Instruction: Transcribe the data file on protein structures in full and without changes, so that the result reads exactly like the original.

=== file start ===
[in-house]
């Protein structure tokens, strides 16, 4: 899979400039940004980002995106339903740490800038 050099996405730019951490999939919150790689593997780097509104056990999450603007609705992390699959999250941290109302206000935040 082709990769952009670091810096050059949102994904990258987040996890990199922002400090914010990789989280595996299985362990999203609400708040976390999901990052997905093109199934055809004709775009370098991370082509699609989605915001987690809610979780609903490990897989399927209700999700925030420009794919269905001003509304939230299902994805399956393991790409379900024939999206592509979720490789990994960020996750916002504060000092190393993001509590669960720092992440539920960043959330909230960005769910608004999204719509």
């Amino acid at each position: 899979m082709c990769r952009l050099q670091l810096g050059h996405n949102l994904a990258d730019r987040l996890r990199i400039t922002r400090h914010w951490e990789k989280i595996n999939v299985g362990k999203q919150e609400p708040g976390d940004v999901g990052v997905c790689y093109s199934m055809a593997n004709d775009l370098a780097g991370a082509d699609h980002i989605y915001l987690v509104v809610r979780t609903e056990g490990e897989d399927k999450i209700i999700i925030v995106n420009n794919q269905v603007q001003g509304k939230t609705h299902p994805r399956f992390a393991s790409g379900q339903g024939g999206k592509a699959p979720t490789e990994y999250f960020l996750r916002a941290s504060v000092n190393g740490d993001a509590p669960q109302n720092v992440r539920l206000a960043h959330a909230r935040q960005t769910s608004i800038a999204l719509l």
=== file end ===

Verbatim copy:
[in-house]
């Protein structure tokens, strides 16, 4: 899979400039940004980002995106339903740490800038 050099996405730019951490999939919150790689593997780097509104056990999450603007609705992390699959999250941290109302206000935040 082709990769952009670091810096050059949102994904990258987040996890990199922002400090914010990789989280595996299985362990999203609400708040976390999901990052997905093109199934055809004709775009370098991370082509699609989605915001987690809610979780609903490990897989399927209700999700925030420009794919269905001003509304939230299902994805399956393991790409379900024939999206592509979720490789990994960020996750916002504060000092190393993001509590669960720092992440539920960043959330909230960005769910608004999204719509």
């Amino acid at each position: 899979m082709c990769r952009l050099q670091l810096g050059h996405n949102l994904a990258d730019r987040l996890r990199i400039t922002r400090h914010w951490e990789k989280i595996n999939v299985g362990k999203q919150e609400p708040g976390d940004v999901g990052v997905c790689y093109s199934m055809a593997n004709d775009l370098a780097g991370a082509d699609h980002i989605y915001l987690v509104v809610r979780t609903e056990g490990e897989d399927k999450i209700i999700i925030v995106n420009n794919q269905v603007q001003g509304k939230t609705h299902p994805r399956f992390a393991s790409g379900q339903g024939g999206k592509a699959p979720t490789e990994y999250f960020l996750r916002a941290s504060v000092n190393g740490d993001a509590p669960q109302n720092v992440r539920l206000a960043h959330a909230r935040q960005t769910s608004i800038a999204l719509l």